Low fat alternatives to foods have boomed in popularity since trans-fats were removed from many Australian products in the mid-1990s.
This ban was part of a global “war on fat” based on data from a study which has since been called out for manipulating results – but we have it to thank for our grocery store aisles being lined with low-fat options.
Promoted as a healthy alternative to staples such as milk, butter, and salad dressings, low-fat products are often higher in refined sugars and other detrimental ingredients.
Low in fat, high in carbohydrates
According to the experts at House Call Doctor, fats generally make the texture and taste of our food more palatable.
So, when low-fat alternatives are created, manufacturers often add ingredients like sugar, salt, and artificial flavours to keep the taste consumers know and love.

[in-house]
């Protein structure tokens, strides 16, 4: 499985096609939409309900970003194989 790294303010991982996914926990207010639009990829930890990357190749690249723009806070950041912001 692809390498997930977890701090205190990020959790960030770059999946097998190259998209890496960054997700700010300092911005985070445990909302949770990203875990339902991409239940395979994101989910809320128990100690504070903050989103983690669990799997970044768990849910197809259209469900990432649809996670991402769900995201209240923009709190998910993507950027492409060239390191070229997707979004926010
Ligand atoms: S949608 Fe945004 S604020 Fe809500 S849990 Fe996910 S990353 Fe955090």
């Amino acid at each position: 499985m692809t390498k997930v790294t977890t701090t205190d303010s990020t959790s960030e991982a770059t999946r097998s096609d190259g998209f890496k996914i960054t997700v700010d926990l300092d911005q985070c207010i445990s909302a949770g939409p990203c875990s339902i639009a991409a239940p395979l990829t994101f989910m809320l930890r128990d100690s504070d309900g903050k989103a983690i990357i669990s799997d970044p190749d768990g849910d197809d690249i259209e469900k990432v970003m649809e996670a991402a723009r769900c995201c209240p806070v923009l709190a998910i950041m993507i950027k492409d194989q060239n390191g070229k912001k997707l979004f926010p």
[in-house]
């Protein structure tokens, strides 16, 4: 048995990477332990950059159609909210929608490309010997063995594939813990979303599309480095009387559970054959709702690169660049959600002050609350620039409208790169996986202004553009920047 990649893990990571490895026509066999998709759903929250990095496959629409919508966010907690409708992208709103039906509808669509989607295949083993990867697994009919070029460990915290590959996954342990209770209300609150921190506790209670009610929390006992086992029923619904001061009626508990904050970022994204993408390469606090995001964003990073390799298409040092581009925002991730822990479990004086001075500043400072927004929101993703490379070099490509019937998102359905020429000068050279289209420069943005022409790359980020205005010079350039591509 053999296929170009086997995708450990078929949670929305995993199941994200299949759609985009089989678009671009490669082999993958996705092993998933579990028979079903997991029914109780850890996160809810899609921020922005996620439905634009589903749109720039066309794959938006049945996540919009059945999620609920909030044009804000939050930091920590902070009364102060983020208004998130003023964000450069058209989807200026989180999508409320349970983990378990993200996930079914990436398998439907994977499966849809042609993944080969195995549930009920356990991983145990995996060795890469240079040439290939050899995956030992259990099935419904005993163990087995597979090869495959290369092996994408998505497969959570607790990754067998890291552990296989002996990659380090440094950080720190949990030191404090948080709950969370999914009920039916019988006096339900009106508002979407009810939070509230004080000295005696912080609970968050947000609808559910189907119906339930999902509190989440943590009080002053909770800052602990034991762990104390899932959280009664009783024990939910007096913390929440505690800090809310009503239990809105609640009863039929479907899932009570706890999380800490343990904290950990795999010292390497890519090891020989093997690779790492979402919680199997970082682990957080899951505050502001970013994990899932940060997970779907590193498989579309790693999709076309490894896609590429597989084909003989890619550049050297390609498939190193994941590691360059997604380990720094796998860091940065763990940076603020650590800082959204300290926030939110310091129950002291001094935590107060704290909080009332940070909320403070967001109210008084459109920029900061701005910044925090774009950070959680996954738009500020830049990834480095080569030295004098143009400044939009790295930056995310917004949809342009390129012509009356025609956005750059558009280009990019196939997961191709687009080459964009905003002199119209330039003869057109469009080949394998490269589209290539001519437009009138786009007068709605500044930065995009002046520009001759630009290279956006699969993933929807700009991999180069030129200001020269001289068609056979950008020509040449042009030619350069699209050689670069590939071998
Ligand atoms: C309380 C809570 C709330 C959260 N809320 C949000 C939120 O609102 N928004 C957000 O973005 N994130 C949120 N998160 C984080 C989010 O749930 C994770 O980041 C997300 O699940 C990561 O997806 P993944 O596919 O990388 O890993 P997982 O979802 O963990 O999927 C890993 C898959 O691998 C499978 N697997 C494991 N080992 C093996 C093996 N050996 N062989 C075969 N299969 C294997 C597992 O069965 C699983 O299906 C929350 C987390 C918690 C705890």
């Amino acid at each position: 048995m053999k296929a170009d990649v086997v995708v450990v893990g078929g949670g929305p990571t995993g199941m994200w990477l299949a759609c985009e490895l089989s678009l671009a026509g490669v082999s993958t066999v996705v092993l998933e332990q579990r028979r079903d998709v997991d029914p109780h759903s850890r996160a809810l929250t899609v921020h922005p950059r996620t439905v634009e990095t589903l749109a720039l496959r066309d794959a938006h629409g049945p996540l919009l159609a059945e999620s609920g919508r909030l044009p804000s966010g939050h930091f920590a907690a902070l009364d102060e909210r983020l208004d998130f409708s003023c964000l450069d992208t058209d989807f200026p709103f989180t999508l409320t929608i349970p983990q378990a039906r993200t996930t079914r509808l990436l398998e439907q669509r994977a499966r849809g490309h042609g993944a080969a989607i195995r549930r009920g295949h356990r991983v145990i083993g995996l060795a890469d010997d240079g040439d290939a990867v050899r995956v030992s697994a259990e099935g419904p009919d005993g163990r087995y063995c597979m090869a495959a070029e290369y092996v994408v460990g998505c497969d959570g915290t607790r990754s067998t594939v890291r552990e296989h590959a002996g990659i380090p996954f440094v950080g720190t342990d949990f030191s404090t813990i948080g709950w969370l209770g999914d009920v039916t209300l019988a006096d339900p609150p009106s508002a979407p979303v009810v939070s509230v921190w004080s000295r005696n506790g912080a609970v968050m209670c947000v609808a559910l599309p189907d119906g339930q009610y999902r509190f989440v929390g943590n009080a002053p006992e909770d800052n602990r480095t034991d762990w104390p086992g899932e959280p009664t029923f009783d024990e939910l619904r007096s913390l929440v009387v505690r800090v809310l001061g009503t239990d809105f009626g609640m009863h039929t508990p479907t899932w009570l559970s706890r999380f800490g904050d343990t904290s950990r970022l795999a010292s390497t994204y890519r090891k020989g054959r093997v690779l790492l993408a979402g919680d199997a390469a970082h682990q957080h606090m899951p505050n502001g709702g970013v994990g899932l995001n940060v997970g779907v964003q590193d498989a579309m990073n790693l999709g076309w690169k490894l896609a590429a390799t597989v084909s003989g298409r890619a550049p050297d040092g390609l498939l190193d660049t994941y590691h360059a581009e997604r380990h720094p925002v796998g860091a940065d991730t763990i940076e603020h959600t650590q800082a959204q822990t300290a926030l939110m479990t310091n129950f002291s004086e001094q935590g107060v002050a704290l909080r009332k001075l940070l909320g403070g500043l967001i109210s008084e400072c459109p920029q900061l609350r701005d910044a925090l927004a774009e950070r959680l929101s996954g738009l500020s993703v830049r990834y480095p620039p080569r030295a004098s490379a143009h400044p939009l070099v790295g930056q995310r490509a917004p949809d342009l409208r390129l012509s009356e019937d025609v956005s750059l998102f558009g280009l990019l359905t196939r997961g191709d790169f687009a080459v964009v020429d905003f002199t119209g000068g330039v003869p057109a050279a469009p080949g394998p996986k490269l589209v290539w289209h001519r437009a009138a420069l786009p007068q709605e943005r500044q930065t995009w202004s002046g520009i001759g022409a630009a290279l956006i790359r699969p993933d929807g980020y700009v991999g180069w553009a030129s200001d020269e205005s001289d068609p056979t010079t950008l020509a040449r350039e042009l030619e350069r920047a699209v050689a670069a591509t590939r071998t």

This often results in food high in carbs and with a similar caloric content to their full-fat counter parts.
It can also reduce our body’s ability to absorb fat-soluble vitamins, including:
- Vitamin A, which maintains healthy teeth, bones and skin;
- Vitamin D, which helps with the absorption of calcium; and
- Vitamins E and K, which are essential for blood health.
Eating a healthy amount of fat
While it is recommended that trans-fats and saturated fats are avoided, “good fats” like monounsaturated and polyunsaturated fats are essential for making hormones, maintaining healthy blood vessels, and ensuring our nervous system functions properly.
Good fats can be found in foods like:
- Vegetable oils; and
When shopping to replenish your kitchen staples, make a habit of checking labels. Foods with an unnecessarily high fat content will usually have around 17g of saturated fat per 100g of food.
Similarly, when shopping for low-fat alternatives, look for options with around 10g or less of sugar per 100g of food.